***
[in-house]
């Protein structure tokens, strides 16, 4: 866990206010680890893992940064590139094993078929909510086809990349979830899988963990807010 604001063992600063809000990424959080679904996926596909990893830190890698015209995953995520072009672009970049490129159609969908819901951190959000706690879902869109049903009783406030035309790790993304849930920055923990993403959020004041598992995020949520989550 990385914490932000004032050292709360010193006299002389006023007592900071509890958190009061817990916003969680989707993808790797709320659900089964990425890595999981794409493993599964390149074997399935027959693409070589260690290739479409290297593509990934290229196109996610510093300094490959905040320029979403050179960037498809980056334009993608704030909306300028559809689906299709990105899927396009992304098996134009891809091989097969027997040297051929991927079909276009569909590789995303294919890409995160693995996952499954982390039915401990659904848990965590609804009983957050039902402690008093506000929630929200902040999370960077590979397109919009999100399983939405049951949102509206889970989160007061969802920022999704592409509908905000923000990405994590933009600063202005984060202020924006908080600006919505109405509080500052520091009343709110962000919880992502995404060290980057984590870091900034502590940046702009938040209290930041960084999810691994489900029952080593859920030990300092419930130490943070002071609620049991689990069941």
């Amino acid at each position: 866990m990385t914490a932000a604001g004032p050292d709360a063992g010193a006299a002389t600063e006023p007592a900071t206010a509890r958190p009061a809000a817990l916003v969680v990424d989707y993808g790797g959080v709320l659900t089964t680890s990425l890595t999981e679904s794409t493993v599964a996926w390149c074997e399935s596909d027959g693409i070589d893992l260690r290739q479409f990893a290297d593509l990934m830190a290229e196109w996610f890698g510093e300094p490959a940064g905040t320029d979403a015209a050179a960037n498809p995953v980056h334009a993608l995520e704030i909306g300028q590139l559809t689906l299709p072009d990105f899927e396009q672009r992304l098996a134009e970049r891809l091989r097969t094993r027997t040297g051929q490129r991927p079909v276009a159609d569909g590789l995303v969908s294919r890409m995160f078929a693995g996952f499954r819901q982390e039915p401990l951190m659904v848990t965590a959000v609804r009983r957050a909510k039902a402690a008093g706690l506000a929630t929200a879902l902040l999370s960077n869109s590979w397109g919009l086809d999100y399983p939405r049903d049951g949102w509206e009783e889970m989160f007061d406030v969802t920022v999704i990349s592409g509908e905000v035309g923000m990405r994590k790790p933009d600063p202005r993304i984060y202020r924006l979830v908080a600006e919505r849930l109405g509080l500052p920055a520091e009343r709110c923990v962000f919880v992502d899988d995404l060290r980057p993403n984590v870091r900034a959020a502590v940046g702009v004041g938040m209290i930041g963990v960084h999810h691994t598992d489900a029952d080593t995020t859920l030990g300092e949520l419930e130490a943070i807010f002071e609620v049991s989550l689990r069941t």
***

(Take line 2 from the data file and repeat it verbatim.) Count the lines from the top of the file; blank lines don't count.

């Protein structure tokens, strides 16, 4: 866990206010680890893992940064590139094993078929909510086809990349979830899988963990807010 604001063992600063809000990424959080679904996926596909990893830190890698015209995953995520072009672009970049490129159609969908819901951190959000706690879902869109049903009783406030035309790790993304849930920055923990993403959020004041598992995020949520989550 990385914490932000004032050292709360010193006299002389006023007592900071509890958190009061817990916003969680989707993808790797709320659900089964990425890595999981794409493993599964390149074997399935027959693409070589260690290739479409290297593509990934290229196109996610510093300094490959905040320029979403050179960037498809980056334009993608704030909306300028559809689906299709990105899927396009992304098996134009891809091989097969027997040297051929991927079909276009569909590789995303294919890409995160693995996952499954982390039915401990659904848990965590609804009983957050039902402690008093506000929630929200902040999370960077590979397109919009999100399983939405049951949102509206889970989160007061969802920022999704592409509908905000923000990405994590933009600063202005984060202020924006908080600006919505109405509080500052520091009343709110962000919880992502995404060290980057984590870091900034502590940046702009938040209290930041960084999810691994489900029952080593859920030990300092419930130490943070002071609620049991689990069941």